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Product News by Forms + Surfaces, Victor Stanley, ANOVA, and Green Roofs for Healthy Cities


New CDC Report Tells How to Design Communities to Support Good Health

April 20, 2010 -- A new report from the Centers for Disease Control and Prevention (CDC), created with input from ASLA, illustrates the importance of considering public-health factors, such as physical activity, respiratory and mental health, water quality, social equity, healthy aging, and social capital, when creating the built environment.

The report is the latest product of CDC’s Healthy Community Design Initiative, aimed at combating soaring rates of asthma, diabetes, and obesity by improving the way communities are designed.

The report is a product of an expert workshop held in Atlanta in September 2009. Moderated by Architectural Record Editor-in-Chief Robert Ivy, the workshop convened experts from academia, architecture, landscape architecture, building, development, government, planning, and public health to consider the impact that community design has on health. Paul Morris, FASLA, represented ASLA.

“We recognized that a common concern over health exists, but common language among disciplines is lacking,” says Andrew Dannenberg, who leads CDC’s Healthy Community Design Initiative. “And although we share the same concerns about health, different disciplines are not currently working together to address them. CDC is working to foster collaboration and help establish a practice of considering health impact when making land use, transportation planning, and other community design decisions.”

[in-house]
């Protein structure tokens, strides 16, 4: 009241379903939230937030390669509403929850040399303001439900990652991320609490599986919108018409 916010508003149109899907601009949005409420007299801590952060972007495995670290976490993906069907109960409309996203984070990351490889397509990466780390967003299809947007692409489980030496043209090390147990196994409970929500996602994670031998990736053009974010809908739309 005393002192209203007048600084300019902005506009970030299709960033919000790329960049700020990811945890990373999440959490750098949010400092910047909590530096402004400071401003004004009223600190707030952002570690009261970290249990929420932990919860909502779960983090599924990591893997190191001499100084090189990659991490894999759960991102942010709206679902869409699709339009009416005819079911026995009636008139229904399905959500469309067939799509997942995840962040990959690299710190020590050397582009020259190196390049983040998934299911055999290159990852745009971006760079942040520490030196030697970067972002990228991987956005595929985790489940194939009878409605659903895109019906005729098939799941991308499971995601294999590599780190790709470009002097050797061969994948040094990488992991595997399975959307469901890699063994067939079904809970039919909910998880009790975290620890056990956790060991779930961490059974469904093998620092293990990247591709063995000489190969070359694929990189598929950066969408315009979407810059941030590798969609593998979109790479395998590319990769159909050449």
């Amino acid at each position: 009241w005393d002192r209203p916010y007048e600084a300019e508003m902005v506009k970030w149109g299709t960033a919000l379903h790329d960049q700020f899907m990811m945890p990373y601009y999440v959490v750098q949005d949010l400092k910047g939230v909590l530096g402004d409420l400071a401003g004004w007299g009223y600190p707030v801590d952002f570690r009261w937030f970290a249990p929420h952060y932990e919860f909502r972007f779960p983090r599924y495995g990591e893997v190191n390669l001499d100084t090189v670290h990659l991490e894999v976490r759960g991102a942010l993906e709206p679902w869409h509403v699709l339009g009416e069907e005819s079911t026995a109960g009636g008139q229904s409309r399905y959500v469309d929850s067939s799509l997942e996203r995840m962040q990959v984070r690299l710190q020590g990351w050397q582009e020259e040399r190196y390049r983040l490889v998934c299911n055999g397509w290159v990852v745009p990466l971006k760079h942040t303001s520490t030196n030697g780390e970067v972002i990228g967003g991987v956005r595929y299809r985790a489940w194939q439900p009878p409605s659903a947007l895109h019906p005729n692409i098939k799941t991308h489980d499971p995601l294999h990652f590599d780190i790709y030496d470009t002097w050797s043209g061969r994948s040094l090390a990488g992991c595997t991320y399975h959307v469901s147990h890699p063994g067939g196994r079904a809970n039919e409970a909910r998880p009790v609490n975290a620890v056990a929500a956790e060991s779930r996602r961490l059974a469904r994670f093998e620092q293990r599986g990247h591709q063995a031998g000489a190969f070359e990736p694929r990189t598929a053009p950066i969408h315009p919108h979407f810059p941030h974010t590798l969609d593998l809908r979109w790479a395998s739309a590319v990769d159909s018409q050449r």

The report includes case studies that illustrate best practices in healthy community design, and it recommends action steps to advance healthy community design principles. It is available online.

Workshop participants identified action steps for CDC and their professional organizations, including health impact in continuing education and licensure requirements in various disciplines and conducting research to better describe the relationship between health and community design.

Organizations represented at the two-day workshop were ASLA, the American Institute of Architects, the American Planning Association, the Association of State and Territorial Health Officials, Congress for the New Urbanism, International City/County Management Association, Local Government Commission, National Association of City and County Health Officials, the National Association of Home Builders, National Conference of State Legislatures, Health Impact Project (a collaboration of the Robert Wood Johnson Foundation and Pew Charitable Trusts), Regional Planning Association, Urban Land Institute, U.S. Access Board, the U.S. Department of Housing and Urban Development, U.S. Environmental Protection Agency, and the U.S. Green Building Council.

For more information on the report and CDC’s Healthy Community Initiative, contact Charles Green at 770-488-0626 or You can also subscribe to the Healthy Community Design News Listserv.


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